by Greg Klein | March 17, 2016
Four millennia of mining have yet to exhaust this region’s potential, Strongbow Exploration TSXV:SBW believes. On March 17 the company announced an agreement to acquire Cornwall’s South Crofty tin project, a past-producer dating to the 16th century.
The mine had already begun production by 1592, Wikipedia states, reaching large-scale production in the mid-17th century and continuing operations until 1998. According to another Wikipedia post, its closure marked the end of Cornish mining, which began circa 2150 BC.
Some historians have attributed Rome’s AD 43 invasion of Britain to the empire’s lust for tin.
Declining metal prices during the late 19th century shut down many Cornish operations, coinciding with the Great Migration of 1815 to 1915, when the county lost 250,000 to 500,000 people, according to the Cornish Mining World Heritage Site. The region’s miners, known as Cousin Jacks, brought their skills and technology to at least 175 locations across six continents, the organization adds.
Strongbow’s grasp of history seems a tad confused, though. At one point its press release says Cornwall’s tin mining history lasted over 400 years. Later, the communiqué says mining took place “since at least 2300 BC.” Nevertheless president/CEO Richard Williams said South Crofty “represents one of the best tin opportunities currently available globally.”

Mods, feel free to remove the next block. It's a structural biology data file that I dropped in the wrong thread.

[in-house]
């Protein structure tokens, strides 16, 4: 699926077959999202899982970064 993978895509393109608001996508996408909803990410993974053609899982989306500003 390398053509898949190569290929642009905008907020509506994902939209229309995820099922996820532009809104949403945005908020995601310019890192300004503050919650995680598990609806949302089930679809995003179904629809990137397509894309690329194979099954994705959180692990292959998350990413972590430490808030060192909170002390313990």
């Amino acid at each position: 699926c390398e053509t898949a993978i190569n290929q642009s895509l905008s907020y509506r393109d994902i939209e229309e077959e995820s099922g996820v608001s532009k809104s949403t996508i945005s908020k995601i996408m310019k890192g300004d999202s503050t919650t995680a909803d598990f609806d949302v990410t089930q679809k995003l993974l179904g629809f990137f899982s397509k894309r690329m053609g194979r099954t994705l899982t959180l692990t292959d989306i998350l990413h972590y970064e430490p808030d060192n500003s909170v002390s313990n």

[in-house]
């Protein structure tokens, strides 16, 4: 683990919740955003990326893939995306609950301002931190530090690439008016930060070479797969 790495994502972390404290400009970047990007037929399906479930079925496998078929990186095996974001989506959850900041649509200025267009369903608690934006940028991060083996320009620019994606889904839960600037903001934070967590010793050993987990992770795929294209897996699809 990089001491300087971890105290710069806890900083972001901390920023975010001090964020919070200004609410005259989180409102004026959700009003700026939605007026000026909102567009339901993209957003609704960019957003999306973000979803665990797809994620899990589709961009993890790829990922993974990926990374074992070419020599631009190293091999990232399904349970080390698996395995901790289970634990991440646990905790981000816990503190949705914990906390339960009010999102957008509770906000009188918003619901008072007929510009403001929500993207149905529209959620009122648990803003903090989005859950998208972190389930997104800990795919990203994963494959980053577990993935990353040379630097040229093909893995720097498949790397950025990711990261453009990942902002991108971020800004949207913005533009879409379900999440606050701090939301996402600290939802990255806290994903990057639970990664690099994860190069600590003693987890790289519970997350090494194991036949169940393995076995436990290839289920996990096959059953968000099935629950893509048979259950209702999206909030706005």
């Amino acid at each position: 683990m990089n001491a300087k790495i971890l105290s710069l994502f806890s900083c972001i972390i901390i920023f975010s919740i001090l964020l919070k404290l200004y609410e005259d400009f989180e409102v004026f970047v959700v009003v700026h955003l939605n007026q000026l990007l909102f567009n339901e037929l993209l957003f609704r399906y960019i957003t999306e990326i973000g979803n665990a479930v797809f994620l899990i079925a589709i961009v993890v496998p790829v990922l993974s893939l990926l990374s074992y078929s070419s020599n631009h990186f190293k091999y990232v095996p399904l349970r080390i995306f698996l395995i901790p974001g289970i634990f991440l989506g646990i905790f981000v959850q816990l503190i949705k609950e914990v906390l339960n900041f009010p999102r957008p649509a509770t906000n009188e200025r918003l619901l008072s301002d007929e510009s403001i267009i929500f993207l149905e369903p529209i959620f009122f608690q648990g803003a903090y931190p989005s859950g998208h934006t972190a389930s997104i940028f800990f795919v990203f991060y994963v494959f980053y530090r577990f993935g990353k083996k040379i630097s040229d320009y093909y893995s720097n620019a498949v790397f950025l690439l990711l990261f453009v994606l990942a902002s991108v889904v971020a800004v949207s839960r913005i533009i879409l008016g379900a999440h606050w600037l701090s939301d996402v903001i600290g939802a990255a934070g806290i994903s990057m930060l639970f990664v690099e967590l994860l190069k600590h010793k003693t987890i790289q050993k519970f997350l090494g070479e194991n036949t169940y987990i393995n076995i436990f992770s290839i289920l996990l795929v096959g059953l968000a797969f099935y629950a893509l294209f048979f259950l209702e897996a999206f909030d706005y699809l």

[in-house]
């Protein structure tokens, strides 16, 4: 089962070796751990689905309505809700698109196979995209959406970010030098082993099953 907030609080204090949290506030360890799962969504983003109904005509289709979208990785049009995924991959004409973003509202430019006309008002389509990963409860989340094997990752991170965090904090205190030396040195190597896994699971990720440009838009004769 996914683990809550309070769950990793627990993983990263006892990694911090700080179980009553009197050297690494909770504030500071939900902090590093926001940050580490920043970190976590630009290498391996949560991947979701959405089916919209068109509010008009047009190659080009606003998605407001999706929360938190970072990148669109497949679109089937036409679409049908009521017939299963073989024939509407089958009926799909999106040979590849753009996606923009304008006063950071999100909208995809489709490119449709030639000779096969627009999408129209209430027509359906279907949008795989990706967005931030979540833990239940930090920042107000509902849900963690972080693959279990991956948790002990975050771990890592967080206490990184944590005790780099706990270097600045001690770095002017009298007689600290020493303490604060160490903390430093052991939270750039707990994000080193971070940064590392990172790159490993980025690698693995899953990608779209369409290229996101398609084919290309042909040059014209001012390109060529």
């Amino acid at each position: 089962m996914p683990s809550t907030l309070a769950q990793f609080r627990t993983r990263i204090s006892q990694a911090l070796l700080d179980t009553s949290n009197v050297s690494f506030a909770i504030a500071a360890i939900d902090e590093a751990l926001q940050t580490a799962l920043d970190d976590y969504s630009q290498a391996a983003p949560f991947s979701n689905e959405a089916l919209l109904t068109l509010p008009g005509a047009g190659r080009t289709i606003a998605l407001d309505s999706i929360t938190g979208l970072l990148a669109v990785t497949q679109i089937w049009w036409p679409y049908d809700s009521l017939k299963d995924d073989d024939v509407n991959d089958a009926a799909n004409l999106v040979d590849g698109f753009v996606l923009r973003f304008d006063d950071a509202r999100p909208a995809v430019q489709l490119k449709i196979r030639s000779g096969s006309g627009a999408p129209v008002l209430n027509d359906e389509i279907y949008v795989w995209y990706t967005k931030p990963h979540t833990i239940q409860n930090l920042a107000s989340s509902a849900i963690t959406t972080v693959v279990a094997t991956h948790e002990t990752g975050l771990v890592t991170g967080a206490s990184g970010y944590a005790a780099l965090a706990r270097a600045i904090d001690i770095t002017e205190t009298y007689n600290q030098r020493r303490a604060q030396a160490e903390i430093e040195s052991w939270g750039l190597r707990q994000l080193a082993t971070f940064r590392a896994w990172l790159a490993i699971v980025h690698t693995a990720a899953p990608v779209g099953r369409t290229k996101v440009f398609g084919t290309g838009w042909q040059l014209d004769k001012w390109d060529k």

Other companies have tried to revive the mine, Strongbow acknowledges. The project comes with a mining permit valid until 2071, “subject to certain planning conditions being met.”
The company plans to evaluate tin mineralization occurring about 400 metres below surface and expects to release a resource estimate within two weeks.
The deal would have Strongbow make a series of payments and share issues to Galena Special Situations Fund, the creditor of the companies holding rights to South Crofty, as well as payments to Tin Shield Production, which would forego its option to acquire the project.
Last July Strongbow picked up two tin projects in Alaska, Sleitat and Coal Creek. Earlier this month the company closed its purchase from Teck Resources TSX:TCK.A and TCK.B of two royalties on the Mactung and Cantung projects formerly of North American Tungsten TSXV:NTC, which is now under creditor protection.